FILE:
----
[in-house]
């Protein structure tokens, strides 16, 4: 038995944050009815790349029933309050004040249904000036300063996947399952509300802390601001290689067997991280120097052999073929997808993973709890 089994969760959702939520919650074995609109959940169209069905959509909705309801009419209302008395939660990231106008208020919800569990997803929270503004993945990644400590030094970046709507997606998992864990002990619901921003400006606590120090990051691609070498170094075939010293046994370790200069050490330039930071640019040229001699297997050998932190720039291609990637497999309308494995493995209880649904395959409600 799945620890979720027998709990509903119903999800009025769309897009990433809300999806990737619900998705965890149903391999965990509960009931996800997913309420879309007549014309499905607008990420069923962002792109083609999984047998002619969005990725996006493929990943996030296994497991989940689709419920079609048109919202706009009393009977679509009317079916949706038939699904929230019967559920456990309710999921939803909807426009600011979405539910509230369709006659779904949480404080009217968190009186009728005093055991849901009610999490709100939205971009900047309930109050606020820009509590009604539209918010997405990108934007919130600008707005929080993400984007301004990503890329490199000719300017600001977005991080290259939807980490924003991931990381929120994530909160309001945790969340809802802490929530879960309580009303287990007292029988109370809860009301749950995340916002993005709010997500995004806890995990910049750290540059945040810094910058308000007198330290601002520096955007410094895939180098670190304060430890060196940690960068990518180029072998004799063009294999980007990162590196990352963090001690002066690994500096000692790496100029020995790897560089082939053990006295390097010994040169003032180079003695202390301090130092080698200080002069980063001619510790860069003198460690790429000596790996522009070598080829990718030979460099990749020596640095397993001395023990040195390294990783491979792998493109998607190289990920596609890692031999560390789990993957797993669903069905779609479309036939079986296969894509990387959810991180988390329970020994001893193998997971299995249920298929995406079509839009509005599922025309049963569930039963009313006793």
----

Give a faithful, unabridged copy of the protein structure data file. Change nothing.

[in-house]
């Protein structure tokens, strides 16, 4: 038995944050009815790349029933309050004040249904000036300063996947399952509300802390601001290689067997991280120097052999073929997808993973709890 089994969760959702939520919650074995609109959940169209069905959509909705309801009419209302008395939660990231106008208020919800569990997803929270503004993945990644400590030094970046709507997606998992864990002990619901921003400006606590120090990051691609070498170094075939010293046994370790200069050490330039930071640019040229001699297997050998932190720039291609990637497999309308494995493995209880649904395959409600 799945620890979720027998709990509903119903999800009025769309897009990433809300999806990737619900998705965890149903391999965990509960009931996800997913309420879309007549014309499905607008990420069923962002792109083609999984047998002619969005990725996006493929990943996030296994497991989940689709419920079609048109919202706009009393009977679509009317079916949706038939699904929230019967559920456990309710999921939803909807426009600011979405539910509230369709006659779904949480404080009217968190009186009728005093055991849901009610999490709100939205971009900047309930109050606020820009509590009604539209918010997405990108934007919130600008707005929080993400984007301004990503890329490199000719300017600001977005991080290259939807980490924003991931990381929120994530909160309001945790969340809802802490929530879960309580009303287990007292029988109370809860009301749950995340916002993005709010997500995004806890995990910049750290540059945040810094910058308000007198330290601002520096955007410094895939180098670190304060430890060196940690960068990518180029072998004799063009294999980007990162590196990352963090001690002066690994500096000692790496100029020995790897560089082939053990006295390097010994040169003032180079003695202390301090130092080698200080002069980063001619510790860069003198460690790429000596790996522009070598080829990718030979460099990749020596640095397993001395023990040195390294990783491979792998493109998607190289990920596609890692031999560390789990993957797993669903069905779609479309036939079986296969894509990387959810991180988390329970020994001893193998997971299995249920298929995406079509839009509005599922025309049963569930039963009313006793």